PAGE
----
Congratulations Diane, and thanks for sharing your story. The work you're putting into quitting now will pay you back with benefits for many years to come.
I've been smoking all my life, until now.
I was born in 1960, a time when there was no real link between smoking and health issues. Smoking was not only acceptable, smoking was fashionable. Everyone smoked. Not just the movies stars of the silver screen, or the television stars, doctors also smoked. You could smoke on a plane, in a public building, even in a hospital. Smoking was a way of life. It wasn’t until 1966 that the Surgeon General put the warning on cigarette packages...
Caution: Cigarette Smoking May be Hazardous to Your Health
Caution? May be? That was a joke because nobody was paying attention.
My mother was a good and wonderful woman. I had a great childhood. There was nothing dysfunctional about us and by no means do I blame my smoking addiction on my mother. My mother was a nurse who smoked, but again, in the 60's, medicine was not as advanced as it is now. If she knew the dangers, I know my mother would have never smoked while pregnant, and not around me and my brother.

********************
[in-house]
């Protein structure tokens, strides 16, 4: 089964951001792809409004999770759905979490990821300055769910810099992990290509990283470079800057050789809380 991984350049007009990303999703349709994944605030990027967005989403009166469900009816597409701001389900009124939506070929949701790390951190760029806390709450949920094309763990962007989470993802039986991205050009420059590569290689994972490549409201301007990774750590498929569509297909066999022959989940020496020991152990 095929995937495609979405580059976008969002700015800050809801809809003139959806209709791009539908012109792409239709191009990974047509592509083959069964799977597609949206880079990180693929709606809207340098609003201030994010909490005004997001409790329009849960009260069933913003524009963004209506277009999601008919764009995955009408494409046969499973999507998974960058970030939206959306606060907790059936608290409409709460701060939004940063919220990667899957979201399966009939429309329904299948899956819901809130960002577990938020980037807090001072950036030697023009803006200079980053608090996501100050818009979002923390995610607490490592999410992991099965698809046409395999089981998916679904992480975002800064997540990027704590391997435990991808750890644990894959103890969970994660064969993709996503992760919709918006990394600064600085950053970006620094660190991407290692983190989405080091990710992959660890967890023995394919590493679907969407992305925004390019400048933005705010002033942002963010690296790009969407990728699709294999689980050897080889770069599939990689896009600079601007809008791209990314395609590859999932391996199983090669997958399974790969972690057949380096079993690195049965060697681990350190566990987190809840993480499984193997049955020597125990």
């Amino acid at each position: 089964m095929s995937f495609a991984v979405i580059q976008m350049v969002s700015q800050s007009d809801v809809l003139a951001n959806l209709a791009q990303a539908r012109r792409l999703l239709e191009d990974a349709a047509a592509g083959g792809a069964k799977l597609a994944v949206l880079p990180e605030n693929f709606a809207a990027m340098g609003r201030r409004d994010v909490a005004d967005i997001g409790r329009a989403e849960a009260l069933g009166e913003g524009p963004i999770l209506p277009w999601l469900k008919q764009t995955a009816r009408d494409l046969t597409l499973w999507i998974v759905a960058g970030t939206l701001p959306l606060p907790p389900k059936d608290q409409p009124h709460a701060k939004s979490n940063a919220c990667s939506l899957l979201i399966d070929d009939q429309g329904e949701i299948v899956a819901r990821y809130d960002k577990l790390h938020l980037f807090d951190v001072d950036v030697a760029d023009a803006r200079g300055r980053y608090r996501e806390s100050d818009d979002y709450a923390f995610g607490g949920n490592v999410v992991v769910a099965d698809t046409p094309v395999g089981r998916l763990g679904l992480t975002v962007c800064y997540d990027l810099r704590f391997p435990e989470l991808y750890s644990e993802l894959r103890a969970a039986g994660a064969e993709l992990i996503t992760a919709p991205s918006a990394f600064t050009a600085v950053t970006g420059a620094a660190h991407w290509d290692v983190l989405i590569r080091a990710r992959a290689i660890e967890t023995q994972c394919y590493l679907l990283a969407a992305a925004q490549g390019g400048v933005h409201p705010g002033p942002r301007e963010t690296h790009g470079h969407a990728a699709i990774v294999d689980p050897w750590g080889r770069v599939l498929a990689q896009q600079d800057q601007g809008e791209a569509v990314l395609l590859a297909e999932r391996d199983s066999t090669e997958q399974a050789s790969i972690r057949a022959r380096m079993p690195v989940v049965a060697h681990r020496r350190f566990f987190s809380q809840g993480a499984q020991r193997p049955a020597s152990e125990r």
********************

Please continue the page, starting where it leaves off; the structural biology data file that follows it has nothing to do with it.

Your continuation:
I started smoking at conception. I smoked in the womb with my mother during pregnancy and in the course of my childhood through secondhand smoke. So for me, I was predisposed to pick up the habit of smoking. Nicotine has always been in my system.
I didn't feed my craving for it though until I was in college. I really wasn’t a legitimate smoker (yet) and could always quit with ease. In 1985 I became a bona fide smoker and could not – would not – did not want to quit smoking.
There was a brief moment in time when I did quit for three years with the pregnancies of my two children (who are 15 months apart and are now 17 and 18 years old), but I hit a bump in my life and picked up that crutch - cigarettes. I used to think cigarettes eased the stress; I used to think cigarettes were good after a meal or made alcohol taste better. I thought smoking made me look cool. It didn’t.
A Slave to Smoking No More...
Fast-forward to September 2010. I turned 50 years old and decided it was time. Time to take the shackles off so I could be free. I made a plan, talked to my doctor, and on December 31, 2010 at 11:45 p.m., I smoked my LAST cigarette and my journey to freedom began.
I ain’t gonna lie – it wasn’t easy in the beginning. But I promise you, I have not looked back. I prayed often and still do.
One day I stumbled upon a book (that can be downloaded for free) on the internet when I was having a moment of doubt and had no sponsor to talk to. It’s called Never Take Another Puff by Joel Spitzer. This book was a gift out of nowhere. Something I needed at the time to keep me going and whisper in my ear that I was going to make it. It help me understand the addiction to smoking. It gave me knowledge about nicotine that armed me to never want to take another puff.
I had no intention on rattling on about this, but perhaps I needed to tell this part of my story so I can keep traveling. I am a recovering smoker, it's been six months and I am smoke free!
I am Diane.